In lieu of an abstract, here is a brief excerpt of the content:

Reviewed by:
  • Plays in American Periodicals, 1890-1918
  • Koritha Mitchell
Plays in American Periodicals, 1890–1918. By Susan Harris Smith. New York: Palgrave Macmillan, 2007. xi–xvii, 212. illus. index. $69.95.

In Plays in American Periodicals, Susan Harris Smith examines 125 plays by 70 dramatists that appeared between 1890 and 1918 in 14 "general interest" magazines, such as Harper's Monthly, McClure's, Scribner's, Century, and Arena. In the process, she continues the work that she began in her foundational 1997 study, American Drama: The Bastard Art, making unmistakably clear the importance of U.S. drama. This time, she demonstrates that our understanding of turnof the-century U.S. culture will benefit from taking seriously the dramatic works featured in periodicals. Scholars have increasingly recognized the importance of magazines, but few have considered the plays published in them. Meanwhile, histories of American drama have largely ignored plays in periodicals. Given that magazine literature helped shape the contours of national identity, Smith sets out to account for the role that drama played in advancing this agenda.

One is immediately struck by the sorts of texts examined in Plays in American Periodicals. Smith uses Chapter 1, "Varieties of Dramatic Experience," to prepare her audience for the fact that her study covers a potentially surprising range of material. Smith seems more interested in "dramatic experience" than in literary genre, because not everything examined would fit the conceptions that most scholars have of drama. Smith insists, "the term itself—drama—proves to be slippery" (21). Readers of periodicals encountered "a wide variety of [End Page 257] dramatic styles: plays could be one-act, full-length, or merely a sketch of a page or two; they could be the broadest farce or parody in colloquial prose or the 'highest' tragedy in elevated language; they could be in blank or rhymed verse or prose" (21). Smith's investigation includes drama criticism, theater reviews, and "the monologue," which she says is "a narrative form closest to the character-based short story" (23). The study's findings are also based on "directed readings" or summaries of plays such as Ibsen's Brand. In the case of Brand, Smith proclaims, this summary, by critic Wilbur Cross, "becomes a short story, nothing more" (27). Smith goes on to explain that the magazine in which it appeared, Arena, "presumably would have only been concerned with the social message and not the art, dramatic, literary, or theatrical, of the poem" (23). With this, Smith moves on to another text, as happens frequently because of the sheer number of works she discusses. Still, it is worth noting that some of the study's breadth emerges from its contention that contributions such as Cross's were part of the variety of "dramatic experience" to which periodical readers were accustomed.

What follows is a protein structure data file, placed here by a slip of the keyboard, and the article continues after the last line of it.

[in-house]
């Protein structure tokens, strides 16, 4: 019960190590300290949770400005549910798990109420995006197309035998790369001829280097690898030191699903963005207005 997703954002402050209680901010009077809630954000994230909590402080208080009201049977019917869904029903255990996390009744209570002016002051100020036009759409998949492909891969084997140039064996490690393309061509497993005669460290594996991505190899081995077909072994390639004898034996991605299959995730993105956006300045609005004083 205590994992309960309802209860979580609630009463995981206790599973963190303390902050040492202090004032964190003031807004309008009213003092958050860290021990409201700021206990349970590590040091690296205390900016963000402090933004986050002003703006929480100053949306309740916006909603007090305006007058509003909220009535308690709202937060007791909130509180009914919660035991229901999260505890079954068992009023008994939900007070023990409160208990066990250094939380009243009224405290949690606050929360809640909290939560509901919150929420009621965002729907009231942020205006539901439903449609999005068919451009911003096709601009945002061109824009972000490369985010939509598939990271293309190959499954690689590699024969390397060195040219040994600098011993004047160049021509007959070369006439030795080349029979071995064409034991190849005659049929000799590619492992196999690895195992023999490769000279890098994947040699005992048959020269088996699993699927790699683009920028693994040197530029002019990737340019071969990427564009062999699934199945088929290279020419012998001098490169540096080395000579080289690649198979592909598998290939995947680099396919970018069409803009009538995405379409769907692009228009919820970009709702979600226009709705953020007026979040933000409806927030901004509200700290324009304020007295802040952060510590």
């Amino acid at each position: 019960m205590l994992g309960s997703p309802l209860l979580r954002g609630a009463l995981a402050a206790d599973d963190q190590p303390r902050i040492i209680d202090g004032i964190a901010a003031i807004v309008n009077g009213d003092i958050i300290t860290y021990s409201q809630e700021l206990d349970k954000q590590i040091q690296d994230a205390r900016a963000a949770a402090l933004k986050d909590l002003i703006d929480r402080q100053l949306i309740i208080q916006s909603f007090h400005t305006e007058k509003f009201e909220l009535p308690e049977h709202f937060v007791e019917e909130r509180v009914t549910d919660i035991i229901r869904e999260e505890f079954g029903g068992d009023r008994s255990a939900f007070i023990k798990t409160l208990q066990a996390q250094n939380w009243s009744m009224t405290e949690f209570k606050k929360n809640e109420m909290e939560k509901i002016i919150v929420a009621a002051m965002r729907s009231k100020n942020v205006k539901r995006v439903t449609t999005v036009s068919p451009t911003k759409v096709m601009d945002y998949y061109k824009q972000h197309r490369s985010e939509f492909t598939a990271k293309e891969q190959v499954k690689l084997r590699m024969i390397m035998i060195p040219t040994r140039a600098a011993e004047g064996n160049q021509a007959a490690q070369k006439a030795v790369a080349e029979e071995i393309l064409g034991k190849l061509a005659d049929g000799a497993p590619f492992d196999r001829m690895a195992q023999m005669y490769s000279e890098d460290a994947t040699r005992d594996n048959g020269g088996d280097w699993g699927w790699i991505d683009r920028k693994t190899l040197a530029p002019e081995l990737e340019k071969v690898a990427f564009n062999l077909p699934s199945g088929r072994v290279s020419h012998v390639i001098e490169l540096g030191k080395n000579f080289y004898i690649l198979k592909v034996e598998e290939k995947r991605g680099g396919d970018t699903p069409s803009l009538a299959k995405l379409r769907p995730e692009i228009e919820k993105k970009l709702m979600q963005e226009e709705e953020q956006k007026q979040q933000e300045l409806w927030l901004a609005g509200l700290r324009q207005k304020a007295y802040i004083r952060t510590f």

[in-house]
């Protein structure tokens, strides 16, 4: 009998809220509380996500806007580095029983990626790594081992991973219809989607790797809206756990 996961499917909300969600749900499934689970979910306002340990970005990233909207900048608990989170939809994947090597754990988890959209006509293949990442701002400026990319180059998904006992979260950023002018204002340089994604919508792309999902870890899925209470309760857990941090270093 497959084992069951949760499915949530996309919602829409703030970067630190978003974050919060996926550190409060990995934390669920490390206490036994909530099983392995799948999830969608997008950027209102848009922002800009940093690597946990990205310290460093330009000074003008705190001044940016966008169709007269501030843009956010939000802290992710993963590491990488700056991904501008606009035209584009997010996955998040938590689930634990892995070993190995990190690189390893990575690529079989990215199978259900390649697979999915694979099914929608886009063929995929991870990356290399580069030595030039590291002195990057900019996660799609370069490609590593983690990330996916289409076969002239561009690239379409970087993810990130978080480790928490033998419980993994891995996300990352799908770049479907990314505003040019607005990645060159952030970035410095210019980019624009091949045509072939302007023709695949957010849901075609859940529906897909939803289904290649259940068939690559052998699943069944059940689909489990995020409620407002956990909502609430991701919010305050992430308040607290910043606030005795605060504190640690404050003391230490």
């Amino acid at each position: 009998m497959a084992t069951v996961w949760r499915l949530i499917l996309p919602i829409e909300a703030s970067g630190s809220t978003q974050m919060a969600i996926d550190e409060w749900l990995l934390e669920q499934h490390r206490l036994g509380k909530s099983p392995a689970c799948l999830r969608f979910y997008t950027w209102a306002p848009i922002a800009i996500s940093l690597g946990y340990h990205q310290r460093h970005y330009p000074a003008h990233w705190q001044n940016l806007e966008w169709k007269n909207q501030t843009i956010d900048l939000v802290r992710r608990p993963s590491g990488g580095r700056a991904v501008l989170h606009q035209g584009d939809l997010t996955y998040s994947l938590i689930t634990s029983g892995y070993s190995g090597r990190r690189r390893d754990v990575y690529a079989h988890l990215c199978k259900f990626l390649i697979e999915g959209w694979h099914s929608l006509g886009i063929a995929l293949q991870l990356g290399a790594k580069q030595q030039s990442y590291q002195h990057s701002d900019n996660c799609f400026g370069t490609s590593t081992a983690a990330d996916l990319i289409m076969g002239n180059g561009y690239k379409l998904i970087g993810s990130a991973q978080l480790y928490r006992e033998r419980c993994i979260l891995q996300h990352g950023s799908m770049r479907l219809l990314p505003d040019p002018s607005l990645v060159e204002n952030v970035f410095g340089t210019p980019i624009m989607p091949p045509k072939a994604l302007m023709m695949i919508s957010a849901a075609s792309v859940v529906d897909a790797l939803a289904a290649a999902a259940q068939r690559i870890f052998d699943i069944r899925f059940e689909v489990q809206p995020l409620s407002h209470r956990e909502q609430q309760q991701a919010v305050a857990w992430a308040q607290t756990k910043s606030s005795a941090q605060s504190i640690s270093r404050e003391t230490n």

Chapter 2, "Cultures of Social Distance and Difference," begins by reminding us that "there are no 'innocent' appearances in periodicals." Every printed item contributed to an editorial mission, which rarely contradicted advertisers' interests (36). Plays surely helped advance a magazine's agenda, but tracing how they did so requires reconstructing the sorts of conversations to which readers at the time would have been privy. Debates could develop in at least three ways: an issue might be discussed in one periodical, with multiple positions represented; several periodicals might contain explicit responses to arguments put forth in others; or responses might be implicit across publications (38). Smith thus offers her work as an example of the kind of extensive reading that must be undertaken if scholars are to do justice to the ways in which plays helped imbue periodicals with the power to shape U.S. culture.

Smith also recovers "cultural literacies" that readers of the period would have had, such as familiarity with the work of Rudyard Kipling, on which some plays rely to develop their themes. Still, this chapter most emphasizes how plays helped to create the "shared social space" of a periodical: "who was welcomed into that space, who was excluded and why" (54). Smith finds that "the work of the drama does not always 'map' neatly onto the work done by the fiction and the essays in periodicals" (54). For instance...

pdf

Additional Information

ISSN
1548-4238
Print ISSN
1054-7479
Pages
pp. 257-261
Launched on MUSE
2008-10-01
Open Access
No
Back To Top

This website uses cookies to ensure you get the best experience on our website. Without cookies your experience may not be seamless.